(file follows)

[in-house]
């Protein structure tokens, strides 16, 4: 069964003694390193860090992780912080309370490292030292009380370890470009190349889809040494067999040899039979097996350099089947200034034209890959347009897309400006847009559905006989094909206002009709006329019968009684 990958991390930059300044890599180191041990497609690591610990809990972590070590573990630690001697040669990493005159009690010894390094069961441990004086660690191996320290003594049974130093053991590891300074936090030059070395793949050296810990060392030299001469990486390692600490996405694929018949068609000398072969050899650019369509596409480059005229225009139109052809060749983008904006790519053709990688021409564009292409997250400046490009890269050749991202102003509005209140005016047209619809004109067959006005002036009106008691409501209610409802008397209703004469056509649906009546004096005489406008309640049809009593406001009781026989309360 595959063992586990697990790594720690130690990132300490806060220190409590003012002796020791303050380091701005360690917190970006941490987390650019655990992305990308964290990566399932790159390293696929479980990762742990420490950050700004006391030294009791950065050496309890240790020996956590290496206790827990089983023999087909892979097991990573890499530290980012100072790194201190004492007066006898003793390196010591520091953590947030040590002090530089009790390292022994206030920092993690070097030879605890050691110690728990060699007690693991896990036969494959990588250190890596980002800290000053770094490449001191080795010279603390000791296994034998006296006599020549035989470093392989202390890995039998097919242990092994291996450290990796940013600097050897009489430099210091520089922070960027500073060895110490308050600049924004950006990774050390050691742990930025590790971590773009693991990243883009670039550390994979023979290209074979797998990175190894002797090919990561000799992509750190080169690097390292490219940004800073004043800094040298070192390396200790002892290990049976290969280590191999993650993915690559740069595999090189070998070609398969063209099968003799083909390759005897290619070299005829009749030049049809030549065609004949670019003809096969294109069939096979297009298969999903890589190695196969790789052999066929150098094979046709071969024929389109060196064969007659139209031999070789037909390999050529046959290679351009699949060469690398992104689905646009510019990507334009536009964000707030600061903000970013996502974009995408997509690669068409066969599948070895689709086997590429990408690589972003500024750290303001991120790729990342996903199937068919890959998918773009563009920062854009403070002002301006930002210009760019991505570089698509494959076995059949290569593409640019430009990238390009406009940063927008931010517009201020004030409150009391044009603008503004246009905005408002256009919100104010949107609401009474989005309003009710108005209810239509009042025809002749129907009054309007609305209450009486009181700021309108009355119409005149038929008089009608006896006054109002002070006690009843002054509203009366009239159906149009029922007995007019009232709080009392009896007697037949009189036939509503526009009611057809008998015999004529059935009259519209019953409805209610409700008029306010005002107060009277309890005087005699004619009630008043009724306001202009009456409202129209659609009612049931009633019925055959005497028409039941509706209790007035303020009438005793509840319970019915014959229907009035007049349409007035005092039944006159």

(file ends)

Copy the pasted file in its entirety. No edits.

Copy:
[in-house]
């Protein structure tokens, strides 16, 4: 069964003694390193860090992780912080309370490292030292009380370890470009190349889809040494067999040899039979097996350099089947200034034209890959347009897309400006847009559905006989094909206002009709006329019968009684 990958991390930059300044890599180191041990497609690591610990809990972590070590573990630690001697040669990493005159009690010894390094069961441990004086660690191996320290003594049974130093053991590891300074936090030059070395793949050296810990060392030299001469990486390692600490996405694929018949068609000398072969050899650019369509596409480059005229225009139109052809060749983008904006790519053709990688021409564009292409997250400046490009890269050749991202102003509005209140005016047209619809004109067959006005002036009106008691409501209610409802008397209703004469056509649906009546004096005489406008309640049809009593406001009781026989309360 595959063992586990697990790594720690130690990132300490806060220190409590003012002796020791303050380091701005360690917190970006941490987390650019655990992305990308964290990566399932790159390293696929479980990762742990420490950050700004006391030294009791950065050496309890240790020996956590290496206790827990089983023999087909892979097991990573890499530290980012100072790194201190004492007066006898003793390196010591520091953590947030040590002090530089009790390292022994206030920092993690070097030879605890050691110690728990060699007690693991896990036969494959990588250190890596980002800290000053770094490449001191080795010279603390000791296994034998006296006599020549035989470093392989202390890995039998097919242990092994291996450290990796940013600097050897009489430099210091520089922070960027500073060895110490308050600049924004950006990774050390050691742990930025590790971590773009693991990243883009670039550390994979023979290209074979797998990175190894002797090919990561000799992509750190080169690097390292490219940004800073004043800094040298070192390396200790002892290990049976290969280590191999993650993915690559740069595999090189070998070609398969063209099968003799083909390759005897290619070299005829009749030049049809030549065609004949670019003809096969294109069939096979297009298969999903890589190695196969790789052999066929150098094979046709071969024929389109060196064969007659139209031999070789037909390999050529046959290679351009699949060469690398992104689905646009510019990507334009536009964000707030600061903000970013996502974009995408997509690669068409066969599948070895689709086997590429990408690589972003500024750290303001991120790729990342996903199937068919890959998918773009563009920062854009403070002002301006930002210009760019991505570089698509494959076995059949290569593409640019430009990238390009406009940063927008931010517009201020004030409150009391044009603008503004246009905005408002256009919100104010949107609401009474989005309003009710108005209810239509009042025809002749129907009054309007609305209450009486009181700021309108009355119409005149038929008089009608006896006054109002002070006690009843002054509203009366009239159906149009029922007995007019009232709080009392009896007697037949009189036939509503526009009611057809008998015999004529059935009259519209019953409805209610409700008029306010005002107060009277309890005087005699004619009630008043009724306001202009009456409202129209659609009612049931009633019925055959005497028409039941509706209790007035303020009438005793509840319970019915014959229907009035007049349409007035005092039944006159």